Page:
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Every rider has heard the old line given as a 10 second riding lesson at many of the rent a horse to go trail riding places. Kick to go, and pull to stop. Well good riding actually has a lot more finesse than that – and isn’t quite so simple either.

In this week’s post, I show you how to ride from your seat – essentially using your seat to give cues and direct your horse’s movement. The best part is that horses naturally want to follow our movement – it isn’t comfortable for them to move if we are tense or stiff in the saddle. So this means that we can go forward, turn, or stop just by how we move our hips and how we relax or tighten our core muscles. This does take time to master, and the more you achieve “independent aids” (which simply means that you can move one body part without everything else moving around too) the easier this will come.

Click play below to start watching!


Daily exercises for an immovable seat, steady hands, and a happier horse

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Daily exercises for an immovable seat, steady hands, and a happier horse

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6 Responses

  1. Hi Callie,
    I can’t find the equitation video you mentioned comes before this video.
    Absolutely loving your videos. My lower leg using to swing around when posting trot, my daughter called me a sack of potatos and that I was just standing up on my stirrups. I was having lessons but they were focusing more on the horse and not my position. When I did ask for some help I was told to rotate my legs outwards and sit right back on my bum. But my toes turned out and my inner thigh was not connected. Since watching your videos my lower leg is soooo much better and my horse is moving more freely.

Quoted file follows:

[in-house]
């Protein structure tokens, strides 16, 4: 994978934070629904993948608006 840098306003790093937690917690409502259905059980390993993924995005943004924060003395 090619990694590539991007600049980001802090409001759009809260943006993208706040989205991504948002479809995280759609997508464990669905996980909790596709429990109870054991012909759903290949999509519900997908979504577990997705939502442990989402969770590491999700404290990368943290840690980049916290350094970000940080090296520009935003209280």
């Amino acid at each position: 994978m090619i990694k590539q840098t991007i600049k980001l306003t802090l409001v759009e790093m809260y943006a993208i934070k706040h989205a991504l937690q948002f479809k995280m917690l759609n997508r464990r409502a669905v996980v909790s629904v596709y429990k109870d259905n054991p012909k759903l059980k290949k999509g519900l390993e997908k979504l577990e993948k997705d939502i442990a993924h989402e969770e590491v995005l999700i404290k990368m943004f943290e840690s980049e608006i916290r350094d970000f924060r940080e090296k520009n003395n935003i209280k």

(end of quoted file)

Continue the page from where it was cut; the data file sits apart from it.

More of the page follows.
I do have a question regarding posting. I find my knee is connecting with the saddle. Not sure if it’s actually gripping but I find it difficult to keep my knee off and post using my inner thigh to bear weight.
    Also when walking my legs seems to swing around a bit. The only way I can stop this is to have connection through my calf. But is that gripping ? Do you have any constant contact with your leg? I’ve been told so much conflicting advice, eg. Calf needs to be gripping all the time.
    Thank you so much. Looking forward to your response.

  2. Callie, thank you!!! I originally took Saddle Seat lessons. Posture is totally different for that style than for any other, and in all my years of riding (52), no one EVER showed me, or explained to me, how to use my seat!!! That will really help so much, since I’ve been teaching my large pony to turn and stop with no reins. Now I can get better results on a stop, and walk/trot transitions!

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